But on the other hand, you have a disastrous case of Case Keenum as an example of a player who suffered a concussion during the 2015-16 NFL season against the Baltimore Ravens but still remained in the game: “One thing that should really be eye-opening is, that’s the NFL. That’s where you have sixteen physicians [and] every single resource possible, and certain concussions are still being missed. That’s unacceptable, especially when it was so blatant.”

Media Coverage of Concussions, specifically this Huffington Post article 

“This is on both sides of the coin: some people would think that (accepting certain matters at face value) is exactly what the journalists are doing about CTE — they just automatically accept the sound bites from Boston University, and they publish that CTE is a terrible thing and that everyone is going to get it. On the other hand, you have an article [from] the Huffington Post … I’m not going to cast dispersions on them; I don’t think they did anything wrong, but I think that the Huffington Post blog is a place where basically anyone can write any article that they want if it passes certain requirements.”

“And I think it’s great that there’s positions that people have, and it allows this discussion to occur right now … In any topic, whether it’s sports litigation, concussions, soccer, or business, journalists often will take a source at its word and not dig deeper.”

“The latest example, there was a study that was endorsed by the University of Maryland from a company that created chocolate friggin’ milk, and [the study] said that chocolate milk can help concussion-symptom recovery, which is absolute asinine. And that’s a perfect example at taking something at face value, not considering the ramifications, and just publishing a press release that they got and not digging deeper.”

“(The university president that wrote the article cited above) probably truly believes that, and he is entitled to have that opinion. But, like I [tweeted], I had to have my paralegal almost pick me up off my floor when I read that article. Someone else noted that they thought it was an article from The Onion because it was so comical.”

Safeguards that the NFL Needs to Implement Moving Forward

“I think it comes through multiple avenues. I think one of the first things, and this would obviously have to come through labor relations and negotiations, would be paying these guys in a just way and guaranteeing them contracts. The reason why these guys must play through so much damage and devastation day-in and day-out is, one, they’re hardwired to do it but, two, their livelihood depends upon it … Major League Baseball Players Association (Donald Fehr and Marvin Miller, for example) had to fight for years to get guaranteed contracts, but if you look at football’s compensation compared to baseball, it pales in comparison. I think that would be an ideal situation.”

“The other point, of course, is mandating education for all of the rookies, [as well as] continuing education about the long-term effects of repetitive brain trauma, and then providing these guys with meaningful compensation after they leave the league. If they suffer or are inflicted with some terrible disease, then the players [should be] provided with the resources to care for them, instead of having to go through a long disability process that, at the end of the day, puts up a long battle to try to prevent someone from receiving compensation. I think all of those things would go a long way in making the NFL the ‘good guys.'”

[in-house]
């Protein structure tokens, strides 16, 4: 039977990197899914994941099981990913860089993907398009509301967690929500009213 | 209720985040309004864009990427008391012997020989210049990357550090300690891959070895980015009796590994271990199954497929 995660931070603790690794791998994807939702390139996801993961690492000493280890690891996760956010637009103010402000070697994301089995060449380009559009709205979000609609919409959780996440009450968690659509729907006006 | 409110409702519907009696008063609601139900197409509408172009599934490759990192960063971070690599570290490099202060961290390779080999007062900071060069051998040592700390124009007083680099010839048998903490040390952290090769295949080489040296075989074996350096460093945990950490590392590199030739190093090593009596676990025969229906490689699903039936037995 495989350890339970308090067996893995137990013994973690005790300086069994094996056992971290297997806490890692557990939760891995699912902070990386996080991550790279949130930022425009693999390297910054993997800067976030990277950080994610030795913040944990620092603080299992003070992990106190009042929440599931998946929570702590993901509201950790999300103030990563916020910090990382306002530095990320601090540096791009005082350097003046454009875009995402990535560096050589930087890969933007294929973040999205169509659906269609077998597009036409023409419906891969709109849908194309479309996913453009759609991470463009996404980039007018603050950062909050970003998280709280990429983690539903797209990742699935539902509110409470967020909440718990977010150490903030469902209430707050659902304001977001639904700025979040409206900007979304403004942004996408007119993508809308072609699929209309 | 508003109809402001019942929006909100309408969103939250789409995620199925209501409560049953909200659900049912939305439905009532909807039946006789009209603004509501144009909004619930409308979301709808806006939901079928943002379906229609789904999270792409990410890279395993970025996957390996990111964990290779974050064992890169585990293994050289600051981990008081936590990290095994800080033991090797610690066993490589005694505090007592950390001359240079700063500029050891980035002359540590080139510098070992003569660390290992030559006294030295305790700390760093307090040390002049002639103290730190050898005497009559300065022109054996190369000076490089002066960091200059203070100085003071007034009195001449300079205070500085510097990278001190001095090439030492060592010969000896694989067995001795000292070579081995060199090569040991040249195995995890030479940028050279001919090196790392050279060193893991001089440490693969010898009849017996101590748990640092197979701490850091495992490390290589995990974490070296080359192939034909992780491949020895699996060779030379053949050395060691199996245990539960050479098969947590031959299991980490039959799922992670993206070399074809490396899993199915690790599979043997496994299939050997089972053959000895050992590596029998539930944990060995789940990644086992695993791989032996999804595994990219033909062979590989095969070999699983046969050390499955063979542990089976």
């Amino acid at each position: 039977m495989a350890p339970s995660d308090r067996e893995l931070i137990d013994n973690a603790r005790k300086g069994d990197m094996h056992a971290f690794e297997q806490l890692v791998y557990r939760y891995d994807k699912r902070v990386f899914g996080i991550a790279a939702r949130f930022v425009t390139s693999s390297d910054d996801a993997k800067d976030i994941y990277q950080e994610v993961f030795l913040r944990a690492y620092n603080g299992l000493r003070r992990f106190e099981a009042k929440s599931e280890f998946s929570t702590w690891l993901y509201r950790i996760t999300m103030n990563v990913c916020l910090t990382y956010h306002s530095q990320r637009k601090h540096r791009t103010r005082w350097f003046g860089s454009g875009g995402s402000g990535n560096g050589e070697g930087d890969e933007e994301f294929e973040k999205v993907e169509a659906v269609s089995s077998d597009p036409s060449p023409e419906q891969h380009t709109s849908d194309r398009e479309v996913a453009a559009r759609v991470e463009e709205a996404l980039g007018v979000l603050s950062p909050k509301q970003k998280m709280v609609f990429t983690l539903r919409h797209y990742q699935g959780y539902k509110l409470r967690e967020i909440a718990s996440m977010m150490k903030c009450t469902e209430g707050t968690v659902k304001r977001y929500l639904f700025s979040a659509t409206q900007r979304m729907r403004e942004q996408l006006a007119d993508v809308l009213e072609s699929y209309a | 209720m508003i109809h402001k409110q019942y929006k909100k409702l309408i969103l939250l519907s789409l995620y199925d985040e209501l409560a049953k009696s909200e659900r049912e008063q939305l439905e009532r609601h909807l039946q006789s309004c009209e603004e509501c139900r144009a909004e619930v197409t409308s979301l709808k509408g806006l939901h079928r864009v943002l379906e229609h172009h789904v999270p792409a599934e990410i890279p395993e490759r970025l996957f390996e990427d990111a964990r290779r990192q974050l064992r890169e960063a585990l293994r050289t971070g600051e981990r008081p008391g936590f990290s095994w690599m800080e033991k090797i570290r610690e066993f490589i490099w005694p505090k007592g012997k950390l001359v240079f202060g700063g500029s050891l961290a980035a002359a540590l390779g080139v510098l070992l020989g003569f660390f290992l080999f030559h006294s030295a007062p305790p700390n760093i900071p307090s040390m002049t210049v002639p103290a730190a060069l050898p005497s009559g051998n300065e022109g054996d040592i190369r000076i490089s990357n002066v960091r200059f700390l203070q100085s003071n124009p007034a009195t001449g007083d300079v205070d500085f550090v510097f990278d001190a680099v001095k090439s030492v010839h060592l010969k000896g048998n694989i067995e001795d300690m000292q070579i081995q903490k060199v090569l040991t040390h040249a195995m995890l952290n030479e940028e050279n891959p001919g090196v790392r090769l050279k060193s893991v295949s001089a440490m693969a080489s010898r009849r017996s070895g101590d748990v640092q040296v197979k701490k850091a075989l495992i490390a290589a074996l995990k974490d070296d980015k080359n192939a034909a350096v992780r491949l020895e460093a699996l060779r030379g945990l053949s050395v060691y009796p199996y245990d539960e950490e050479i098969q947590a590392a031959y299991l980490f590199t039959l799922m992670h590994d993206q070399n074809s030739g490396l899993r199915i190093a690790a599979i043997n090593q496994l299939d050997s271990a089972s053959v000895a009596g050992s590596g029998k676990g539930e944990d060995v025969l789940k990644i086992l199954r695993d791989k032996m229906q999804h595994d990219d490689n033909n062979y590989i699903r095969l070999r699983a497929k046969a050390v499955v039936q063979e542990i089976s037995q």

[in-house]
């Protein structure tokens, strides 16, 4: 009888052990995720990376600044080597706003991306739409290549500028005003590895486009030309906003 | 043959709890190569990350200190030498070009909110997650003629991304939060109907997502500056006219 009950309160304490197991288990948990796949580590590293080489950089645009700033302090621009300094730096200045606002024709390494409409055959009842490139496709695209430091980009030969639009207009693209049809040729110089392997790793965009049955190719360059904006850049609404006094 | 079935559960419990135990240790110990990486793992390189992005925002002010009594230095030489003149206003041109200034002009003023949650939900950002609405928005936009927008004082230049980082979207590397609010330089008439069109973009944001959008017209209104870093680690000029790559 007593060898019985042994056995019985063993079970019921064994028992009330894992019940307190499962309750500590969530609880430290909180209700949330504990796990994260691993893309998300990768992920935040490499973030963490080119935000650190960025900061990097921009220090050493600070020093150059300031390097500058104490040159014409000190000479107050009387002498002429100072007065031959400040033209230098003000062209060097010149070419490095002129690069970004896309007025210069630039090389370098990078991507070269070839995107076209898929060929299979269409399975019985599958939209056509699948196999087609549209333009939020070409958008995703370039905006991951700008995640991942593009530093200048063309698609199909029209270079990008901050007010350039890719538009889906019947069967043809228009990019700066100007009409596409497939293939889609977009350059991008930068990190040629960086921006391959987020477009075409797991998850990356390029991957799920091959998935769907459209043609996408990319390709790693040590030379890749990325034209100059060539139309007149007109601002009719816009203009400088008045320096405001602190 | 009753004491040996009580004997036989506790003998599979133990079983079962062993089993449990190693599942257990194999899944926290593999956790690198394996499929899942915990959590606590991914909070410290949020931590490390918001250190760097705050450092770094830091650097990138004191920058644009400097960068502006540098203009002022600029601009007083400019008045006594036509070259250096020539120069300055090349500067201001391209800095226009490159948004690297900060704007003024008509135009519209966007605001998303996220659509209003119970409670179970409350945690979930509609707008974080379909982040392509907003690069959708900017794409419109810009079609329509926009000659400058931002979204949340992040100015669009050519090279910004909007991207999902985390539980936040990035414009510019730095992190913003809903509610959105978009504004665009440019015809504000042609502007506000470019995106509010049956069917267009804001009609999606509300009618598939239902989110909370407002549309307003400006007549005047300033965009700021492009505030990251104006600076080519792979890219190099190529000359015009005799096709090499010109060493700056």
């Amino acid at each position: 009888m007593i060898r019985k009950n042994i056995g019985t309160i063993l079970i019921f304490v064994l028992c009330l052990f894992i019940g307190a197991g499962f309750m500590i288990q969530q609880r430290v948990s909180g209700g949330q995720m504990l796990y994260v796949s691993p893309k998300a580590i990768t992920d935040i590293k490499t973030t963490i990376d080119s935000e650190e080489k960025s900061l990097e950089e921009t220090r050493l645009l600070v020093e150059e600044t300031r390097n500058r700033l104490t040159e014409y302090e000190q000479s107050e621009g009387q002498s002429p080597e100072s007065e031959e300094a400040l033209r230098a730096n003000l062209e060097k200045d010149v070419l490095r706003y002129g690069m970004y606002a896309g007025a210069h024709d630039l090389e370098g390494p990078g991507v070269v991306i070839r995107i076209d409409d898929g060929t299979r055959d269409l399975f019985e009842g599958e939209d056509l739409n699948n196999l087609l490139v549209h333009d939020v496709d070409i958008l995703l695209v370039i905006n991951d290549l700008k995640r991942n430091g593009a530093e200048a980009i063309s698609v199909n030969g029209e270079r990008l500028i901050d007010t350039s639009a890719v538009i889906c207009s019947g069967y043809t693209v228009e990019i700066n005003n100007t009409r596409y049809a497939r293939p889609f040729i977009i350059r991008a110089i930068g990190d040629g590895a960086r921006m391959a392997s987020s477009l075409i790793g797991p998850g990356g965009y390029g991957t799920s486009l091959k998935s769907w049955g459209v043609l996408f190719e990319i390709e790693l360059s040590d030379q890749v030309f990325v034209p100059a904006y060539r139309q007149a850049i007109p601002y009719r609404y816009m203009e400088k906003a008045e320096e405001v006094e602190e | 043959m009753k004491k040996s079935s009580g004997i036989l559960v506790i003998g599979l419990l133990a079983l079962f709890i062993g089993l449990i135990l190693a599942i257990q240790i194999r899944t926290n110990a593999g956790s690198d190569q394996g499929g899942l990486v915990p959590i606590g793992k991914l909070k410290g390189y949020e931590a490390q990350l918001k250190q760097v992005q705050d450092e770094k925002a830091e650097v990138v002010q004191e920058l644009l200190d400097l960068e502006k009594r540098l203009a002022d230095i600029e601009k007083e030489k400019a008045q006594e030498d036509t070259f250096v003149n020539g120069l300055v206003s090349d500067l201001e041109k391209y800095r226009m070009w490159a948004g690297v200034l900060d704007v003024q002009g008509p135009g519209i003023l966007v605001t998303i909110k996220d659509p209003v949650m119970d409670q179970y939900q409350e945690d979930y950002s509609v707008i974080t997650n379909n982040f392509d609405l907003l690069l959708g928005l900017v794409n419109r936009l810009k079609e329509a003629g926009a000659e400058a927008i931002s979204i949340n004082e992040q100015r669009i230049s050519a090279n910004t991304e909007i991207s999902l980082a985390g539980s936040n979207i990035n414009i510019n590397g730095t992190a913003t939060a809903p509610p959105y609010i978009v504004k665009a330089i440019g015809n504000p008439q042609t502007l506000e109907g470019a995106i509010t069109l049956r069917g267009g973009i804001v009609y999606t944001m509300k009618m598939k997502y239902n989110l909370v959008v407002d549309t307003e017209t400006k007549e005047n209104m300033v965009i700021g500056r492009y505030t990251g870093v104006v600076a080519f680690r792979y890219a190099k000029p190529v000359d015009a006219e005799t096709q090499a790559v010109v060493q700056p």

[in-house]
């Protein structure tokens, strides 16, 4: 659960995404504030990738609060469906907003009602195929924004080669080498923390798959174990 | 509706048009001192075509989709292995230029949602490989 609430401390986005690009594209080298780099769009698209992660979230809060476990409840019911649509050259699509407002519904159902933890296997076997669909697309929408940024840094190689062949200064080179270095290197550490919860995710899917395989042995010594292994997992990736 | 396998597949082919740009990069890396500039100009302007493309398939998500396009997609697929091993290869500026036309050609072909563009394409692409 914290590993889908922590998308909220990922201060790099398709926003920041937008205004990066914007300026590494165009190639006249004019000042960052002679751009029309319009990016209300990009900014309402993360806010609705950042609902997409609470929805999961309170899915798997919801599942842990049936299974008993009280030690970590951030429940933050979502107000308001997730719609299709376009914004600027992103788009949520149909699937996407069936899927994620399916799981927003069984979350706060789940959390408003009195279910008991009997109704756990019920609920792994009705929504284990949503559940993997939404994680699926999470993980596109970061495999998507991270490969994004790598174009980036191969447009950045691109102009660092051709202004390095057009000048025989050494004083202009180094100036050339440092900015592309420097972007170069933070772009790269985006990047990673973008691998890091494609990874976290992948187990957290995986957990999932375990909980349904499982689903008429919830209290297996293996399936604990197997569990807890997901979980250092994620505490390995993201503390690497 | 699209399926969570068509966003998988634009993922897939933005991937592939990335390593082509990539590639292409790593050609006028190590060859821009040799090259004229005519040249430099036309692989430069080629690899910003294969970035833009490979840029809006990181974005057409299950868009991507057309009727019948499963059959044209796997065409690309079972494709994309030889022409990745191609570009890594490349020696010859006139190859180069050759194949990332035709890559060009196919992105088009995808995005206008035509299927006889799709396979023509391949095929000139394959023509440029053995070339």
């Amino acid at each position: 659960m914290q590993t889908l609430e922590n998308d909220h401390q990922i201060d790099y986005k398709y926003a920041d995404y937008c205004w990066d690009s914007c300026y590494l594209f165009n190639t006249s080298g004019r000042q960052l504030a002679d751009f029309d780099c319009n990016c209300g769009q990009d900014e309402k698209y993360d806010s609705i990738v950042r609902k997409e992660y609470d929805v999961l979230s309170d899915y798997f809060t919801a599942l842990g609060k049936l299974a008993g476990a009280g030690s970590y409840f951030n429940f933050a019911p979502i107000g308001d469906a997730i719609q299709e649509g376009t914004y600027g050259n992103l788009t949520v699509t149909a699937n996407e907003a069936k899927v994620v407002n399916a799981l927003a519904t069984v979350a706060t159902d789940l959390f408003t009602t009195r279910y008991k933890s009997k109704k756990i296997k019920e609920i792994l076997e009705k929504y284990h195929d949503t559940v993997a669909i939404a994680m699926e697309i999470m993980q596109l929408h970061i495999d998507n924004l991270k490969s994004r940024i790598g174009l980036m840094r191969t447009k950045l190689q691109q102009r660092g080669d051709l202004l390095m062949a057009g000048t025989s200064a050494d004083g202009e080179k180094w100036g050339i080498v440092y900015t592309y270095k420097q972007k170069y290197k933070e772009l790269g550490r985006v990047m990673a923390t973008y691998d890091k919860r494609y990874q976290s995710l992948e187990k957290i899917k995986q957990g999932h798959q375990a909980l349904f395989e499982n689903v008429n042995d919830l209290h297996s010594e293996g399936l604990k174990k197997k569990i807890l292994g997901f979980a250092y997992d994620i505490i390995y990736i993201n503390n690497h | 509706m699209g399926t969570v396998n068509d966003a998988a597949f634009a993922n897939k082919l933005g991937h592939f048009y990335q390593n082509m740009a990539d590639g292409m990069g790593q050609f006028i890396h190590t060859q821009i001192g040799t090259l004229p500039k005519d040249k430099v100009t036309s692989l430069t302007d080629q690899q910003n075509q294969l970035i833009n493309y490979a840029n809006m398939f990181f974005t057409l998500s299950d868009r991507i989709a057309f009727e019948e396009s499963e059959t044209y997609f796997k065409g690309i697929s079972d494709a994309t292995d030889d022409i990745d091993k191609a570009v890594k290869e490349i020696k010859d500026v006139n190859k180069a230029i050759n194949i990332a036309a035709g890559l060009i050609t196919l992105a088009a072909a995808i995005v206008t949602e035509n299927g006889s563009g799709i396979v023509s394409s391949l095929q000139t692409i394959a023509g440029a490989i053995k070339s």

“Why don’t they just create individual facilities in each state where there’s a (NFL) football team? They can get all of their alumni together and say, ‘Here’s a treatment facility for you guys. No cost, we’re going to provide lifetime health insurance and, at the very least, that’s what you’re entitled to after a tough career in the NFL.'”

“The other part of that would be the NFL being truthful with parents. HeadsUp Football is not going to prevent repetitive brain trauma … I really think they’re hoodwinking parents right now by this idea of propaganda that HeadsUp Football is the cure to making football safe, and I don’t think it is at all. I think that reducing brain trauma is the cure, and the only way that you’re going to be able to reduce it, in a simple way, would be allowing these kids to engage in flag football. There’s been many successful football players that didn’t start playing (tackle football) until they were in high school.”

“The counterpoint to that is, ‘Well, if they aren’t tackling at five or six years old all the way up through high school, they’re not going to learn how to tackle, and they’re going to increase their likelihood of sustaining a neck injury, or fracturing their neck, because they don’t know how to tackle.'”

“BS … The dissenters want to sit out and say that CTE lacks studies, lacks a basis in fact, etc. … That exact scare tactic that they use all the time (i.e. limiting the age of tackle football will increase the likelihood of neck injuries), there’s nothing; there’s no data accumulated whatsoever for them to back up that conjuncture on their part.”

“We’ve looked at several brains, and we’ve seen several 20 years old having significant brain disease that have only played football from third grade through their sophomore year or junior year in college.”

Concluding Words

“Thank you for the opportunity to speak on an issue that is of utmost concern to the health and safety of our athletes. My hope is that we will be able to continue this dialogue and debate so that in the future, we are no longer debating the science — that repetitive brain trauma causes CTE — but rather moving towards a unified goal of advancing the science and finding cures.”

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The Marquette University Law School Sports Law Society Blog cannot thank Paul enough for taking time out of his busy schedule to share some of his fascinating insights and research with us. We wish him the best of luck with his litigation.

All Rights Reserved. No part of this publication may be reproduced or transmitted in any form without the express written consent of the MULS Sports Law Society Blog (the “SLS Blog”). The opinions expressed by guests of the SLS Blog are their own, not ones expressed by the SLS Blog.